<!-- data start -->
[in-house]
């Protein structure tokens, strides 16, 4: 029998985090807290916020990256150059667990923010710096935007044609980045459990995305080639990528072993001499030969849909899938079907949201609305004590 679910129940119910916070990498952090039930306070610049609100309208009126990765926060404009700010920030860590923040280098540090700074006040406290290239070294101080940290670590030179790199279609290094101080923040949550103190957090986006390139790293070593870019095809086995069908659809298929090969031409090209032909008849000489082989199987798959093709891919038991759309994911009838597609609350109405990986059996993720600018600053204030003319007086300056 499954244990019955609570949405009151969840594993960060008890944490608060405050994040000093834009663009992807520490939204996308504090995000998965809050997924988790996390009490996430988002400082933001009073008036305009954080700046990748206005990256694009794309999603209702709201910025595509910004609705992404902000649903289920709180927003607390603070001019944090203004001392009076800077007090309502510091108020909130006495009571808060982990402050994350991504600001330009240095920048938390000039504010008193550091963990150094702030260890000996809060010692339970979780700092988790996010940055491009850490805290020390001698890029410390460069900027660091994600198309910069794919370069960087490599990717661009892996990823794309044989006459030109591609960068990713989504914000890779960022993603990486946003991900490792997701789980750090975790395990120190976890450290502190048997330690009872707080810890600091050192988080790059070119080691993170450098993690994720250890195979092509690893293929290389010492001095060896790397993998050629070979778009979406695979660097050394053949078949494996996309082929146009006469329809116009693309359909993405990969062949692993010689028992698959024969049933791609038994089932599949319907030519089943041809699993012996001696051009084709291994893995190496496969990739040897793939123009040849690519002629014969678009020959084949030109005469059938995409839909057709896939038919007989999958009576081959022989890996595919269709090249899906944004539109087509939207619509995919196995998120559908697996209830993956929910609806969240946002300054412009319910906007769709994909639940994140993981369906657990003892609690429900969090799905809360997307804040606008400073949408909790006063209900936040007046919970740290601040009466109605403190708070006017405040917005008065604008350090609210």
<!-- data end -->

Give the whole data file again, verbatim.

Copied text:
[in-house]
């Protein structure tokens, strides 16, 4: 029998985090807290916020990256150059667990923010710096935007044609980045459990995305080639990528072993001499030969849909899938079907949201609305004590 679910129940119910916070990498952090039930306070610049609100309208009126990765926060404009700010920030860590923040280098540090700074006040406290290239070294101080940290670590030179790199279609290094101080923040949550103190957090986006390139790293070593870019095809086995069908659809298929090969031409090209032909008849000489082989199987798959093709891919038991759309994911009838597609609350109405990986059996993720600018600053204030003319007086300056 499954244990019955609570949405009151969840594993960060008890944490608060405050994040000093834009663009992807520490939204996308504090995000998965809050997924988790996390009490996430988002400082933001009073008036305009954080700046990748206005990256694009794309999603209702709201910025595509910004609705992404902000649903289920709180927003607390603070001019944090203004001392009076800077007090309502510091108020909130006495009571808060982990402050994350991504600001330009240095920048938390000039504010008193550091963990150094702030260890000996809060010692339970979780700092988790996010940055491009850490805290020390001698890029410390460069900027660091994600198309910069794919370069960087490599990717661009892996990823794309044989006459030109591609960068990713989504914000890779960022993603990486946003991900490792997701789980750090975790395990120190976890450290502190048997330690009872707080810890600091050192988080790059070119080691993170450098993690994720250890195979092509690893293929290389010492001095060896790397993998050629070979778009979406695979660097050394053949078949494996996309082929146009006469329809116009693309359909993405990969062949692993010689028992698959024969049933791609038994089932599949319907030519089943041809699993012996001696051009084709291994893995190496496969990739040897793939123009040849690519002629014969678009020959084949030109005469059938995409839909057709896939038919007989999958009576081959022989890996595919269709090249899906944004539109087509939207619509995919196995998120559908697996209830993956929910609806969240946002300054412009319910906007769709994909639940994140993981369906657990003892609690429900969090799905809360997307804040606008400073949408909790006063209900936040007046919970740290601040009466109605403190708070006017405040917005008065604008350090609210």